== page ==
Revisiting some favorite themes, Episode 023 also sees us joined by J Goldberg, Community Manager at Volition. Having recently shipped Red Faction: Guerrilla, J sits down with us for a conversation on open world gaming and the significance of destructible environments (metaphorically as well as mechanically). We also take on fears of simulation and representation, shifting similarities between games and other artistic spaces, and player characters in fictional roles and their importance. Thanks to J, don’t forget about our book club, and enjoy.
And this, friends (for you are truly a friend if you’re still reading this…), is part of the reason why venturing into that wasteland of conversation titled/trademarked When Will Video Games Have Their Citizen Kane Moment? is still largely a waste of time. For Orson Welles, making Kane wasn’t about exercising a studio’s intellectual property rights, but exorcising his personal political demons. Kane is a work of art perfectly and hermetically sealed within its historical moment, yet it’s an expression so precise, poisonous and personal that its angry energy still infects us, a white dwarf high-beaming us from light years away.
Like Virgil and Dante, Welles’s voice refused to be ignored (which has to be disappointing for Knight, probably. One should just be able to listen to what they want, right?) because of its arrogance, audacity and white-hot brilliance, and he himself suffered great injury for his inability to darken or cool it. (Adding insult to injury, Welles’s original negative of the film was lost in a fire at his Spanish villa in the 1970s.) Art endures, convulsive, twisting itself into the future.
Not unlike the film industry during Hollywood’s Golden Age, the video game industry has a pantheon of studio-beholden stars who make compelling work, but still work that is primarily (a lot of times only) produced to be consumed, not considered. And frequently the attempt to seriously consider these expressions is met with that familiar anti-intellectual ditty titled “Oh Let It Go Already, It’s Just A (insert medium here)!” As much as we might try to convince ourselves otherwise, we do not live an age of ideas or even an age of information. We are living in The Age Of [Anti-]Intellectual Property(TM).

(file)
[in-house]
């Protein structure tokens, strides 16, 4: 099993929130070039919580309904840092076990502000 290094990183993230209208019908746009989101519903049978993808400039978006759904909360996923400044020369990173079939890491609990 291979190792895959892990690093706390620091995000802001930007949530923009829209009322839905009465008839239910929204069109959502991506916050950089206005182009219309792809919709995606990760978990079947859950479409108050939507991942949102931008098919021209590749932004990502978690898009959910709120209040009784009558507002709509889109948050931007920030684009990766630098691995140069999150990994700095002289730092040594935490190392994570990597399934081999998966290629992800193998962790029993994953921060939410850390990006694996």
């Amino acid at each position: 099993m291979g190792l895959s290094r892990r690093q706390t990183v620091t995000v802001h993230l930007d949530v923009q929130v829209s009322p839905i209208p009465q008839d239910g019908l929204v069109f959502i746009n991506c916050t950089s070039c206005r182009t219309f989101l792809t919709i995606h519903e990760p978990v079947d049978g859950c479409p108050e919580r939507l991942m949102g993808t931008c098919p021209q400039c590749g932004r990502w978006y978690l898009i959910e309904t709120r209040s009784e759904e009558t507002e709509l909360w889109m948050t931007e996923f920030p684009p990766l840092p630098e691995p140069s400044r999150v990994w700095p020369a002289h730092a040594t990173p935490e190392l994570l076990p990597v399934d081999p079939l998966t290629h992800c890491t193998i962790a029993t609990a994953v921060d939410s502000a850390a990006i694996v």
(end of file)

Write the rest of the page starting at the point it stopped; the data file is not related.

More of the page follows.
And but so, Alexander’s final analysis in this, our Glorious Age Of [A-]I.P., is prudent and pragmatic. Things Are What They Are. Everything That Is Is What It Is. And That’s Okay.
I mean, Right?
You tell me.
In Episode 017 we construct a scattershot conversation, pulling in everything from N’Gai Croal leaving Newsweek to video capture features in games. We were joined by friend of the show, Netwurker Mez, who took the time to contribute comments in real-time via Twitter as we recorded. With her help, we take on Noby Noby Boy, Skate 2, and Street Fighter 4, among others.
In Episode 015 we talk about Erik Loyer’s excellent new iPhone game, Ruben & Lullaby. R&L makes us think about hardware potentials and limitations, methods for emotional investment, and player roles in interactive art.
We are preparing for a new Book Club episode on Gamer Theory, so take a look at it and send us your input. We have invited the author, McKenzie Wark, onto the program, so your thoughts will hopefully be conveyed to him. We look forward to hearing from you, and thanks for listening.